ALS Patients, Caregivers Want to Know More About Genetic Testing, Survey Shows

José Lopes, PhD avatar

by José Lopes, PhD |

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Greater knowledge about clinical trials and the importance of genetic testing, as well as increased access to expert care, are key needs for people with neuromuscular disease, including those with amyotrophic lateral sclerosis (ALS), according to a large survey.

The ONEVoice survey included 3,362 respondents, 2,430 of whom were adults with neuromuscular disease (225 with ALS, 7% of total) and 932 were caregivers/family members. It was funded by the Muscular Dystrophy Association (MDA) and conducted by Edge Research between Jan. 18 and Feb. 20, 2018.

More than 50 questions covered topics that included experiences and challenges around disease management, treatment burdens and trade-offs, sources of information and support, as well as awareness and interest in MDA resources and services.

The survey’s results revealed that approximately one-third of the patients said their diagnosis had not been confirmed with genetic testing. Patients with ALS were among those less likely to have received this type of testing. This is used not only to confirm a disease, but also to help predict its course and the risk of recurrence, facilitate recruitment in clinical studies, and assist in the development of a treatment plan.

Three-quarters said they had never participated in a clinical trial, although nearly eight in 10 were interested in finding one for which they might be eligible. To help with this, the MDA has a Clinical Trials Finder as well as the NeuroMuscular ObserVational Research (MOVR) Data Hub, to help health care professionals match patients with available treatments and suitable trials.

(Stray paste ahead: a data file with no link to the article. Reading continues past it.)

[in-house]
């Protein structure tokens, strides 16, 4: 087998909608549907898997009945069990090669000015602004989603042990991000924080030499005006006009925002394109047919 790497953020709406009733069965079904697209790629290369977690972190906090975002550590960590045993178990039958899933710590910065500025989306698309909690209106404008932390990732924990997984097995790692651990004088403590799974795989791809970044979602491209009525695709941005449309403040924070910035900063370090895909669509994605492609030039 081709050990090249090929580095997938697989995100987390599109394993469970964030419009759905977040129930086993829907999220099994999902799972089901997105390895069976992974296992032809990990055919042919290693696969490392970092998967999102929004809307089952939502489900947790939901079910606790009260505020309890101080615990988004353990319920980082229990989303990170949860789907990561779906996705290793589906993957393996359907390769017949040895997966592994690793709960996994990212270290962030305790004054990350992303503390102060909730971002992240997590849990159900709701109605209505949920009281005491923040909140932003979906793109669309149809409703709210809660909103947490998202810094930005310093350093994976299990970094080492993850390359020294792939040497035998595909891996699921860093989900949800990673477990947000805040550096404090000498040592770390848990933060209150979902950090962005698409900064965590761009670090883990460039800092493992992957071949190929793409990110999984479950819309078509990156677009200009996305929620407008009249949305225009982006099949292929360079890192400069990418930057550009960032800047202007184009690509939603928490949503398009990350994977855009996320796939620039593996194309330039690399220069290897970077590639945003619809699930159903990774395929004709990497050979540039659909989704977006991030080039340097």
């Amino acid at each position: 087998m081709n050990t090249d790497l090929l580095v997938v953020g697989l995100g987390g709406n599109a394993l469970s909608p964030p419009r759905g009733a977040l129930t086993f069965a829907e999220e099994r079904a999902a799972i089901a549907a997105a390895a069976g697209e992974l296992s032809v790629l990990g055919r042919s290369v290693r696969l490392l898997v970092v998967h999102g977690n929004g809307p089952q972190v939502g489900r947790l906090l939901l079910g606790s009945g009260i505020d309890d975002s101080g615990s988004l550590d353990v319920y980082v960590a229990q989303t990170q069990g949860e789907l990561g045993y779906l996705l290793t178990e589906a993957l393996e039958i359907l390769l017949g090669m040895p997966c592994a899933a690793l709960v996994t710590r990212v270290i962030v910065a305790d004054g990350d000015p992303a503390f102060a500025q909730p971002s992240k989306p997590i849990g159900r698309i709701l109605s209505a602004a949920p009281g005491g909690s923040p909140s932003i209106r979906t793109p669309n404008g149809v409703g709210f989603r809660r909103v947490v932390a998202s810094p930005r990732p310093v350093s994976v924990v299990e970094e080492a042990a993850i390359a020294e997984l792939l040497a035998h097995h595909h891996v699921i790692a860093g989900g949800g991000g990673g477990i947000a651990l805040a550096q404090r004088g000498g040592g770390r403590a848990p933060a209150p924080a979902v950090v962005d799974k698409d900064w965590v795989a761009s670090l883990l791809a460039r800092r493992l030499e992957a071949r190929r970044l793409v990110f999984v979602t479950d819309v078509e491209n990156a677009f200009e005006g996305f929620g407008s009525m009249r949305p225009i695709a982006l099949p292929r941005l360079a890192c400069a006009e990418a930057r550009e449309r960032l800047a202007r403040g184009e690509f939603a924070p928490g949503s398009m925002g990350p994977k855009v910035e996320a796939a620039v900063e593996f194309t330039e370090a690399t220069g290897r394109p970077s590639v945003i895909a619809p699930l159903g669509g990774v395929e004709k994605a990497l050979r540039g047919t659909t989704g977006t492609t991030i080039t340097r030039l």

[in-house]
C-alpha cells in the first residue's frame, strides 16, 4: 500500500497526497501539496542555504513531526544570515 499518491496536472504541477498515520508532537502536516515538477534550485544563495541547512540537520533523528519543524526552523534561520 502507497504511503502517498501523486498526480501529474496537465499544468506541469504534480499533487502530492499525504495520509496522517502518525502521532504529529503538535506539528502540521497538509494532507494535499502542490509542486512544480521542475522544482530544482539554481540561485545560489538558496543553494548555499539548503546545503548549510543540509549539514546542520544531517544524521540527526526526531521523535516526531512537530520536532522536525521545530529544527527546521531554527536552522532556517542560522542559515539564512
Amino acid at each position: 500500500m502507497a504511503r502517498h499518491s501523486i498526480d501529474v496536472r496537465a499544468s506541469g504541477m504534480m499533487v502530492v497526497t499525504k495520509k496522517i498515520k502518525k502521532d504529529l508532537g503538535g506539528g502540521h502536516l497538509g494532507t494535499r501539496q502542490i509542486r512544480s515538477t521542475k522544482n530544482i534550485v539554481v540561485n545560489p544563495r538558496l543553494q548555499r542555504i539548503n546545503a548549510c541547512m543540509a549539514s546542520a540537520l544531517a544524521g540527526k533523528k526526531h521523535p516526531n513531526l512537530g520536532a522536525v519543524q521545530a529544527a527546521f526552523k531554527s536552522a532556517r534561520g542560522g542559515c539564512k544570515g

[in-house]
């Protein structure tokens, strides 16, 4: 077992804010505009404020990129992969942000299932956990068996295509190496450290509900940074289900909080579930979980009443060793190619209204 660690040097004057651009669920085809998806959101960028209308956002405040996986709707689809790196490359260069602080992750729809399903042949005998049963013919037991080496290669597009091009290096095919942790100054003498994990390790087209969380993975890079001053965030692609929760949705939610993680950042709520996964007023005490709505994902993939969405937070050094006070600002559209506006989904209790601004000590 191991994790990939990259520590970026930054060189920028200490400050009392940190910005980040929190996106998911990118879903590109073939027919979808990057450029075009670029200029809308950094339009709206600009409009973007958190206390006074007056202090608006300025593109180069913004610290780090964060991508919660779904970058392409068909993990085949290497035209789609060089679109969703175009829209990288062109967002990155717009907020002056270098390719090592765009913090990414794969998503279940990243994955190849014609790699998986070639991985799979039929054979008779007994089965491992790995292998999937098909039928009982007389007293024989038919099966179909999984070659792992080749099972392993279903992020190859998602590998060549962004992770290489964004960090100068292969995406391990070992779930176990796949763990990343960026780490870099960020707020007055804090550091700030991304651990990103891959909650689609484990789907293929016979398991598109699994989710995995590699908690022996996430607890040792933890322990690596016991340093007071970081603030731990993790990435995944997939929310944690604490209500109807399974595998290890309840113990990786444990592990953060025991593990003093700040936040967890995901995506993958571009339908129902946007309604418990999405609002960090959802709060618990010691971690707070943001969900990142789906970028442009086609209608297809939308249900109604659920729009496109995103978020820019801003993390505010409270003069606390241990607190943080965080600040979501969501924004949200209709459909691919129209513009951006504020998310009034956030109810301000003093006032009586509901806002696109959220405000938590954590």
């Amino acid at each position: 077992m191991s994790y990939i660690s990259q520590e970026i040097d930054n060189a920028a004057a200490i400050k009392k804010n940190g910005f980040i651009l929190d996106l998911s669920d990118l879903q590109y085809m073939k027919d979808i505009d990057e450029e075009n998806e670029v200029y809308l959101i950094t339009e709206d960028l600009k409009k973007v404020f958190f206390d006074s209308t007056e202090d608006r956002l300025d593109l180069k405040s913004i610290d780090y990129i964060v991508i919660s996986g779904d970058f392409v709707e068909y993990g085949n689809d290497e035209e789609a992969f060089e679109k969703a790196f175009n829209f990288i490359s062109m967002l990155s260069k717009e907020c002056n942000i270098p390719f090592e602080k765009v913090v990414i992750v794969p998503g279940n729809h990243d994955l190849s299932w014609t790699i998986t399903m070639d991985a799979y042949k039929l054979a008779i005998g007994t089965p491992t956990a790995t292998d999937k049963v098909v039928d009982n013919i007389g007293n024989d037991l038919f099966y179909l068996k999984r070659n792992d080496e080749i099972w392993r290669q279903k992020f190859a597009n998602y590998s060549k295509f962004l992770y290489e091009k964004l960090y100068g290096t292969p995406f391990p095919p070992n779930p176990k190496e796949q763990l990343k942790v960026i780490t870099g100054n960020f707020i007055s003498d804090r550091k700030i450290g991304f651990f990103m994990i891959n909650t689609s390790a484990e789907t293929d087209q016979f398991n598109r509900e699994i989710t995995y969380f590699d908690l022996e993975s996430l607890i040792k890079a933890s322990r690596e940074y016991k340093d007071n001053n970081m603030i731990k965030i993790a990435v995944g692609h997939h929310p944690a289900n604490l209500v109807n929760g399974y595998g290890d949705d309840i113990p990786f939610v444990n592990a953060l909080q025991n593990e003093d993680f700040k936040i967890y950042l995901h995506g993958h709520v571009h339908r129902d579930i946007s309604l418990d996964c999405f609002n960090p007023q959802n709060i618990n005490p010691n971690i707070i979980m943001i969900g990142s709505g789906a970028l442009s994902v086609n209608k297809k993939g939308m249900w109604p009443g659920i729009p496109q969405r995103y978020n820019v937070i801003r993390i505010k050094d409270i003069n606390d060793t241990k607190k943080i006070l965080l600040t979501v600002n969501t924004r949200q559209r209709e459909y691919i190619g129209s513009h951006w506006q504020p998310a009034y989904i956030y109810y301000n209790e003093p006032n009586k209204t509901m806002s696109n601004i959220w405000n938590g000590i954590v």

MOVR is expected to be fully implemented this year. ALS, spinal muscular atrophy, Duchenne muscular dystrophy and Becker muscular dystrophy were the first four diseases covered in this platform.

The findings also revealed that over 75% of respondents expressed concerns about access to health care with expertise in neuromuscular disease. Among its current solutions, the MDA provides specialized care at its Care Center Network, with 150 leading health care institutions across the U.S. These Care Centers provide access to expert multidisciplinary care, clinical studies, and help patients connect with the MDA and the neuromuscular community.

In 2017 alone, over 12,000 patients were participating in clinical trials and natural history studies across this network.

People living in more remote areas or with difficult access to a care center may use telemedicine for cost-effective, real-time communication with specialists. But only 20% of respondents said they feel informed about telemedicine and one-third said access is a major concern. These challenges were particularly evident in lower-income patients.

Improved independence and mobility were the top concerns of respondents, being expressed by 64% of those surveyed.

“MDA is committed to transforming the lives of people with neuromuscular disease and we believe the ONEVoice study moves us one step closer to our objectives,” Lynn O’Connor Vos, MDA president and CEO, said in a press release. Besides its network of multidisciplinary clinics, Vos commented that the MDA may help achieve such transformation through its “multimillion-dollar commitment to research and programs to enrich patients’ lives.”

Vos added, “The ONEVoice study also found that the neuromuscular disease community is eager for information and counts on MDA to fill this need.”

MDA is a source of information for 75% of respondents. Over 70% have visited the association’s website and 56% said they have reached out to the MDA in other ways for information or assistance.

Full survey results can be found here.